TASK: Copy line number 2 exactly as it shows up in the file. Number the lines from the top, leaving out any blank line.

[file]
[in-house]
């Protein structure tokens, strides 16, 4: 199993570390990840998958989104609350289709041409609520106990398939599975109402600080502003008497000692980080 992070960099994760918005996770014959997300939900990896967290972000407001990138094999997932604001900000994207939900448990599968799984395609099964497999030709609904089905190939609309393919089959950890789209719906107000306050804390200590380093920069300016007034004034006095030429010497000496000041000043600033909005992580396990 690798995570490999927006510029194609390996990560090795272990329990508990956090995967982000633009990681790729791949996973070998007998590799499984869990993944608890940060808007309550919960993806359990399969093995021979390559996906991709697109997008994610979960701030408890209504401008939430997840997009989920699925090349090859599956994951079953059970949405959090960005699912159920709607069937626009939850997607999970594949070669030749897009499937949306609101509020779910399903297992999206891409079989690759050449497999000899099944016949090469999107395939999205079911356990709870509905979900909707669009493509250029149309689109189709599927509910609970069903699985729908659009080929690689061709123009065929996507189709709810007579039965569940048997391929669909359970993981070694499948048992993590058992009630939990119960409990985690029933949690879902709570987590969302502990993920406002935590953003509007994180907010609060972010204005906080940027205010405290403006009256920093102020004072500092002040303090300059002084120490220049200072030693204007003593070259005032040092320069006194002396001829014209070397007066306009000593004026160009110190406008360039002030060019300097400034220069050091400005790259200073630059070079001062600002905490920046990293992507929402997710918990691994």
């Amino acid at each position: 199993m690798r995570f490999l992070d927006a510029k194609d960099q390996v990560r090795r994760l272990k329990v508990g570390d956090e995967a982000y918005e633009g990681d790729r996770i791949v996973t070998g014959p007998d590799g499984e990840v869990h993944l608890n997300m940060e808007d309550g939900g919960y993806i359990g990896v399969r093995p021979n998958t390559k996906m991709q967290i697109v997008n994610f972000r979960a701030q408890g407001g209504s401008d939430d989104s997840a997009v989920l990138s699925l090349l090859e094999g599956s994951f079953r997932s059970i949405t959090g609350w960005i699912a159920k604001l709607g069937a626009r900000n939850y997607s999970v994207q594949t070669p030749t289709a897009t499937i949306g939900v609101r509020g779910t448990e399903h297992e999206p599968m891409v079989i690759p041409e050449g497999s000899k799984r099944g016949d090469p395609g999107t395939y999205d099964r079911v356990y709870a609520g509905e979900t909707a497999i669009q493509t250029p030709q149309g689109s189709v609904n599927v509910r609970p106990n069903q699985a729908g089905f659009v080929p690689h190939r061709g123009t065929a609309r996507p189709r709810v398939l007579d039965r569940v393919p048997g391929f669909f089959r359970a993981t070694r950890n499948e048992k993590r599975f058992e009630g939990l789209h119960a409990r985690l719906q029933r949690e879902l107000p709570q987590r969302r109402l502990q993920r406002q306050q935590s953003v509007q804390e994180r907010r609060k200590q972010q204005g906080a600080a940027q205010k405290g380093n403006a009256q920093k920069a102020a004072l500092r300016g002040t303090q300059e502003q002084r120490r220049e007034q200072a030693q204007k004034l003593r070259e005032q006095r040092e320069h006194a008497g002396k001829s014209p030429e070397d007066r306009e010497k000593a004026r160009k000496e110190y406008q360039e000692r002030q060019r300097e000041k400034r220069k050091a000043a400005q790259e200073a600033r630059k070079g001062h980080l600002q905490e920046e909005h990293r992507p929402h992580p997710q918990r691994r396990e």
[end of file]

């Protein structure tokens, strides 16, 4: 199993570390990840998958989104609350289709041409609520106990398939599975109402600080502003008497000692980080 992070960099994760918005996770014959997300939900990896967290972000407001990138094999997932604001900000994207939900448990599968799984395609099964497999030709609904089905190939609309393919089959950890789209719906107000306050804390200590380093920069300016007034004034006095030429010497000496000041000043600033909005992580396990 690798995570490999927006510029194609390996990560090795272990329990508990956090995967982000633009990681790729791949996973070998007998590799499984869990993944608890940060808007309550919960993806359990399969093995021979390559996906991709697109997008994610979960701030408890209504401008939430997840997009989920699925090349090859599956994951079953059970949405959090960005699912159920709607069937626009939850997607999970594949070669030749897009499937949306609101509020779910399903297992999206891409079989690759050449497999000899099944016949090469999107395939999205079911356990709870509905979900909707669009493509250029149309689109189709599927509910609970069903699985729908659009080929690689061709123009065929996507189709709810007579039965569940048997391929669909359970993981070694499948048992993590058992009630939990119960409990985690029933949690879902709570987590969302502990993920406002935590953003509007994180907010609060972010204005906080940027205010405290403006009256920093102020004072500092002040303090300059002084120490220049200072030693204007003593070259005032040092320069006194002396001829014209070397007066306009000593004026160009110190406008360039002030060019300097400034220069050091400005790259200073630059070079001062600002905490920046990293992507929402997710918990691994």